“I looked back and saw something running across the field towards me. It was about 25 yards away and I saw red eyes glowing. I ran into the car and as I locked it, the thing grabbed the door handle. I could see him from the neck down – the three big fingers, long black nails and green rough skin. It was strong and angry. I looked in my mirror and saw a blur of green running. I could see his toes and then he jumped on the roof of my car. I thought I heard a grunt and then I could see his fingers through the front windshield, where they curled around on the roof. I sped up and swerved to shake the creature off.”

Other sightings of the creature followed and were consist, a bipedal lizard creature ranging from green to dark in color with red eyes.

10. The Pope Lick Monster

via YouTube
via YouTube

Part man, part goat, and part sheep, the Pope Lick Monster is reputed to live underneath the railway trestle above Pope Lick Creek in Louisville, Kentucky. Legend has it that the monster is either a true human and goat hybrid or a circus freak who spent its life in torment prior to escaping and now seeks revenge. Still one other legend says that the monster is a farmer who was reincarnated after sacrificing goats to Satan in exchange for power.

Regardless of its origin, the monster is said to be able to both mimic human voices or put its victims in a hypnotic state in order to lure them onto the tracks and into the path of oncoming trains.

11. The Wampus Cat

via Flickr - Eric Kilby
via Flickr – Eric Kilby

The Wampus Cat of East Tennessee likely has its origins in Cherokee legend where it is said that a young girl once disguised herself in the skin of a cougar in order to spy on the men of her tribe as they sat around the campfire telling sacred hunting stories. Once discovered, the medicine man of the tribe punished her by turning her into a creature that was half woman and half cat.

Descriptions of the Wampus Cat itself vary but the creature is often depicted with two hind legs and four front legs and of greater size than any cougar. Folk legend in East Tennessee says that if you hear the cry of the Wampus Cat then it means that someone nearby will die within the next three days.

12. Atamaha-Ha

via Wiki Commons
via Wiki Commons

Hailing from Southern Georgia, Atamaha-Ha has been reported since native tribes inhabited the area. Green and up to thirty feet long, Atamaha-Ha is said to inhabit the streams and abandoned rice fields of the mouth of the Altamaha River.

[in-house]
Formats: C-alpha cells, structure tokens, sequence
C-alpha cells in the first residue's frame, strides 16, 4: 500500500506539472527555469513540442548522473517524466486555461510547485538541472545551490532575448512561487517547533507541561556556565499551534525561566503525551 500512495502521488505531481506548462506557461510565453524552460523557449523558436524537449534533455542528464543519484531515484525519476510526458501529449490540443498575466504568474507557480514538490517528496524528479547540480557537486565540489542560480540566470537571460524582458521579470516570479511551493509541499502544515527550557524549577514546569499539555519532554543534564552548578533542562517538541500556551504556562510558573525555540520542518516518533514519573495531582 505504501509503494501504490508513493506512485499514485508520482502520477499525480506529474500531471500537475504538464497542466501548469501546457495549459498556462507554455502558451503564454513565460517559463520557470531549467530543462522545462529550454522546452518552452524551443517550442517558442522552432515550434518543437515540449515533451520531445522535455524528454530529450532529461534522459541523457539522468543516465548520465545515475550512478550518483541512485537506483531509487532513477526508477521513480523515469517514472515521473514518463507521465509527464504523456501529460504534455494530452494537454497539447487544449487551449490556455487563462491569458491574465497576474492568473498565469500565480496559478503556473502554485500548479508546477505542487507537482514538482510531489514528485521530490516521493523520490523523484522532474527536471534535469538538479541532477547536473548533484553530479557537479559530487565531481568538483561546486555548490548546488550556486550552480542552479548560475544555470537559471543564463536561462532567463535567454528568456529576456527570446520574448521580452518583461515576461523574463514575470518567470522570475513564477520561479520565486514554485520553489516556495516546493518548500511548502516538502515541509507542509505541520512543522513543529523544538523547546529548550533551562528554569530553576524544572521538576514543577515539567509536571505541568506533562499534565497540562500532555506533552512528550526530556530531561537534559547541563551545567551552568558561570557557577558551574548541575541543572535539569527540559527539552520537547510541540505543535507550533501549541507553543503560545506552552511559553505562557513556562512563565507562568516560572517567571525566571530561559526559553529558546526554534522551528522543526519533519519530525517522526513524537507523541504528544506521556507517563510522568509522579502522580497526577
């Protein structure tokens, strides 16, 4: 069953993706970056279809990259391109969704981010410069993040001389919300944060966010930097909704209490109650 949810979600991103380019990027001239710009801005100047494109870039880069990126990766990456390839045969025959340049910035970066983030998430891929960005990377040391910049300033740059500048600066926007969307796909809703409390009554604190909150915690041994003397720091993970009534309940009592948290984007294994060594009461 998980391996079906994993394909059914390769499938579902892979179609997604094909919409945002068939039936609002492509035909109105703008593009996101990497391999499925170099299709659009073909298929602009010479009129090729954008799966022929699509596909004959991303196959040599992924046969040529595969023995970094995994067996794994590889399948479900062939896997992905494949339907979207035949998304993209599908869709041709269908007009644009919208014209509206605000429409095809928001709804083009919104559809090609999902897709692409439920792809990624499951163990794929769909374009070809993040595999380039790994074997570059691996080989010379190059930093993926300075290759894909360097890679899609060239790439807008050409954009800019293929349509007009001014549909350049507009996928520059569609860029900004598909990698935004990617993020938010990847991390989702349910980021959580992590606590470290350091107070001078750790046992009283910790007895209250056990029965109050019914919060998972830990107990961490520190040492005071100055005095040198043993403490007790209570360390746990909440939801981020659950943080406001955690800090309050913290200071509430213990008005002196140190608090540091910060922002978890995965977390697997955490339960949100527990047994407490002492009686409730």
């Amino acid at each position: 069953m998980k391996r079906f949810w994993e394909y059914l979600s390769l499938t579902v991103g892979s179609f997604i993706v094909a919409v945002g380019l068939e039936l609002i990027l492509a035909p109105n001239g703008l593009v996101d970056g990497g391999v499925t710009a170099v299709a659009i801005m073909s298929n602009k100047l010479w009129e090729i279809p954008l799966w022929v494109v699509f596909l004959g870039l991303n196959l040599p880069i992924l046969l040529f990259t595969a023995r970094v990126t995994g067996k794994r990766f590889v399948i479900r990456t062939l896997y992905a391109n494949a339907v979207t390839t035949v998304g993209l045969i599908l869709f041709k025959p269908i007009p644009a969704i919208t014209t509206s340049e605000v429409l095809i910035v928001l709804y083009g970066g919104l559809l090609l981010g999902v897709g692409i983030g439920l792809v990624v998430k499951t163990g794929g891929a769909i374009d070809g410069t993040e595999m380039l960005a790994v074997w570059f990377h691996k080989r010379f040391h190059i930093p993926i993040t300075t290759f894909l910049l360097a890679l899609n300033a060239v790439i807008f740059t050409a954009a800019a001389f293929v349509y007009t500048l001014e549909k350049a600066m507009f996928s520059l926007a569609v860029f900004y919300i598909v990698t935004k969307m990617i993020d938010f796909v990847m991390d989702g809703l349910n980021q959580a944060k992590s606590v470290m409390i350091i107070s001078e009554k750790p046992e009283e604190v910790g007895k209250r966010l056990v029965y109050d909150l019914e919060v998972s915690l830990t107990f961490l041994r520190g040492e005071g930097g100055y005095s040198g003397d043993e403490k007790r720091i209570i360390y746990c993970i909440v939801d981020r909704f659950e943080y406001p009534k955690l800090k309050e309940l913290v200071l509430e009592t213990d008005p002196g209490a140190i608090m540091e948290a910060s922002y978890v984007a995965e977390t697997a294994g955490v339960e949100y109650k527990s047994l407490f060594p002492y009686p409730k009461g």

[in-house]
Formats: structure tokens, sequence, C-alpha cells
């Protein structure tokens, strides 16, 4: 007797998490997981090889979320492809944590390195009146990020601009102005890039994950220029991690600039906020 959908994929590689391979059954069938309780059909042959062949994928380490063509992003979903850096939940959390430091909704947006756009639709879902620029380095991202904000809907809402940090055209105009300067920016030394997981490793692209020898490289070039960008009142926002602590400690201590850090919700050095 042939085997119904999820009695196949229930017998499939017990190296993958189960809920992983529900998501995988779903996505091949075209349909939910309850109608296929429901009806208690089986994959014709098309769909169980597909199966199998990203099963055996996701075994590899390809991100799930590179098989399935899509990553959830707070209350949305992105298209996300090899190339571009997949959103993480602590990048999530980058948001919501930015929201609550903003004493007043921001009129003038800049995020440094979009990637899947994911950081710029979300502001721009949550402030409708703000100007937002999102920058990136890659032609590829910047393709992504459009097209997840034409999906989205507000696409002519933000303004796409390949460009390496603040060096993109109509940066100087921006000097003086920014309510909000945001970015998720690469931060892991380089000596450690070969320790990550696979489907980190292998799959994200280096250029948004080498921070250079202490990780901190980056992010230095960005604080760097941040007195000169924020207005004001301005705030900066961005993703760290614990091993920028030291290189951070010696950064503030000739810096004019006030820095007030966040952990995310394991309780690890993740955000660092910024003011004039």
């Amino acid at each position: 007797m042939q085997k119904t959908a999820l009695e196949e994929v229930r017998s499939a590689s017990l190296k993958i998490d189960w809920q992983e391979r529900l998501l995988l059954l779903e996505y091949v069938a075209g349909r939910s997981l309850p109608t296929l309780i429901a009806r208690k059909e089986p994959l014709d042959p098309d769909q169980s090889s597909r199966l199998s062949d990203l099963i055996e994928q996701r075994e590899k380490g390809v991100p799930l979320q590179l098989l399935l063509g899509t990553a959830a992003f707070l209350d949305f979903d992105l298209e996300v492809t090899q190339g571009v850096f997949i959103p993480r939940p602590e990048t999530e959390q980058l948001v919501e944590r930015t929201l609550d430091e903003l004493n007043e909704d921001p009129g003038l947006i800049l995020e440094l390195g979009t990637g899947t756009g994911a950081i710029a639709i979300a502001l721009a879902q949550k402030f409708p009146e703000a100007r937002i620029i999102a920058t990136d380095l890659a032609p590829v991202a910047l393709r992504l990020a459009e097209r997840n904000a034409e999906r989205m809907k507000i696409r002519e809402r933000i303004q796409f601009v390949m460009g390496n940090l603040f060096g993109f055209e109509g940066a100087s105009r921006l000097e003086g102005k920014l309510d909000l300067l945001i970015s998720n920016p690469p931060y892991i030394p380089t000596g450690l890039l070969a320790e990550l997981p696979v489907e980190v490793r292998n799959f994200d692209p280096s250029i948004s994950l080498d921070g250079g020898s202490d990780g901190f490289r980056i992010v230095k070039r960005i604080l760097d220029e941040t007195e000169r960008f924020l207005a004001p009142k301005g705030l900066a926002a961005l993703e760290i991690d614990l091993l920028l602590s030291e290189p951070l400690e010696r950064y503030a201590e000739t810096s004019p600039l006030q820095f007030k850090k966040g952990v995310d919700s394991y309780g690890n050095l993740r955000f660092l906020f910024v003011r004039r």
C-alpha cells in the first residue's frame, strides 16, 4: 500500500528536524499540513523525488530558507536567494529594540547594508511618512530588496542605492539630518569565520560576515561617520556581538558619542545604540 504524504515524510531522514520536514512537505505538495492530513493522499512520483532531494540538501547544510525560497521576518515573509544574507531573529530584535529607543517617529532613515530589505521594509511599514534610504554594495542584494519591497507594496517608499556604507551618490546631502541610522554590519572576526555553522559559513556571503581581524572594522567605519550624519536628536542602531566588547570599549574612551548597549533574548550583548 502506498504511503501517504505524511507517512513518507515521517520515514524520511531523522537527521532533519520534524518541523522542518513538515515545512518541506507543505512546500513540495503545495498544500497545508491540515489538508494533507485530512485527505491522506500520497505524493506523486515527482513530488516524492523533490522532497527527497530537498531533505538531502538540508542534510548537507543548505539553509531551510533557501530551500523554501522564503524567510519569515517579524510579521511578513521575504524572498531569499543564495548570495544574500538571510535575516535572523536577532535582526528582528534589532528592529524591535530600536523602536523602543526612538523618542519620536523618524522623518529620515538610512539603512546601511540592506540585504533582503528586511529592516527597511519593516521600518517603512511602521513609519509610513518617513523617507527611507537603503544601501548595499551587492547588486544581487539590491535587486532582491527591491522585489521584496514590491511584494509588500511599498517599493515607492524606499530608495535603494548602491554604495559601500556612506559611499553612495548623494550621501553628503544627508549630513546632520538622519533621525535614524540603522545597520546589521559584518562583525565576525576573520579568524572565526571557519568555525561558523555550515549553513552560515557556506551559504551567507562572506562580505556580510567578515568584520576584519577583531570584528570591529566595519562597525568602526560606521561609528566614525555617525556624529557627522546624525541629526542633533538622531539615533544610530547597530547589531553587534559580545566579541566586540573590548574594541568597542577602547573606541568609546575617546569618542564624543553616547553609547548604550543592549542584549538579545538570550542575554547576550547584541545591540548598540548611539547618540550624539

13. Skunk Apes

Alleged photo of a Skunk Ape taken by Loren Coleman
Alleged photo of a Skunk Ape

Inhabiting Florida, North Carolina, and Arkansas, the Skunk Ape is a bipedal humanoid creature between six and seven feet tall. Appearing much like Bigfoot, the Skunk Ape is also said to be accompanied by an unpleasant odor.

via lorencoleman.com
via lorencoleman.com

The above photos were taken by an anonymous individual who believed what she encountered may have been an escaped Orangutan however no Orangutans were reporting as missing from any zoos.

via lorencoleman.com
via lorencoleman.com

14. The Honey Island Swamp Monster

Another variant of Bigfoot under a different name, the Honey Island Swamp Monster was sighted in Louisiana and Mississippi as early as the 1960s by those living in remote bayou communities. A man named Harlan Ford was the first to film the creature on now primitive 8mm film. Described as being near seven feet tall, the creature bears all the descriptive markings of a Bigfoot-like ape.

15. Fouke Monster

via YouTube
via YouTube

Interest in the Fouke Monster was rekindled in the 1970s as a result of a number of cattle being seemingly slaughtered and eaten in the town of Fouke, Arkansas. Described as hairy and having a distinctive stench, the beast was described as being a circa seven feet tall bipedal humanoid with eyes the size of silver dollars.

However, the 1970s weren’t the first time the creature was reported. In 1851, 1856, and 1875, a creature exactly like the Fouke Monster was described as being responsible for the disappearance of cattle in other parts of Arkansas. Since then, dozens of sightings have been reported.

16. Big Bird

via YouTube
via YouTube

“Big Bird” is a giant winged creature first sighted in Texas in 1976 first by two young girls and later by a police officer who claimed the creature was five feet tall with a twelve foot wingspan. Later on the same day a father and son who were out fishing saw a creature matching the description of the both the officer and the two girls. Here’s just one of several accounts of encountering the creature.

On January 14, 1976, Raymondville resident Armando Grimaldo claimed to have had the most harrowing encounter yet chronicled with this aerial atrocity. According to Grimaldo, he heard a loud flapping sound accompanied by a odd whistling noise while walking outside. Just as he glanced up to find the source of this strange noise a pair of large, talon-like claws grabbed onto the back of his shoulders, tearing his shirt and sending him crashing to the ground.

Many believe “Big Bird” to be one of the Thunderbirds sighted elsewhere in the U.S.

The Midwest

17. Bessie

via Flickr - melland
via Flickr – melland

Believed to be hidden in the depths of Lake Erie, Bessie, as it’s affectionally called, is a legendary sea monster first sighted in the late 1700s. Unlike some other plesiosaur looking monsters, Bessie is described explicitly as a serpent like creature from 16 to 40 feet in length and of a dark copper color. In 1817, several men, upon seeing the creature, reported firing their muskets at it in unison but that it had no visible effect.

Later sightings took place in the late 1800s with the most recent sighting being in 1993.

18. The Loveland Frogmen

via Flickr - William Andrus
via Flickr – William Andrus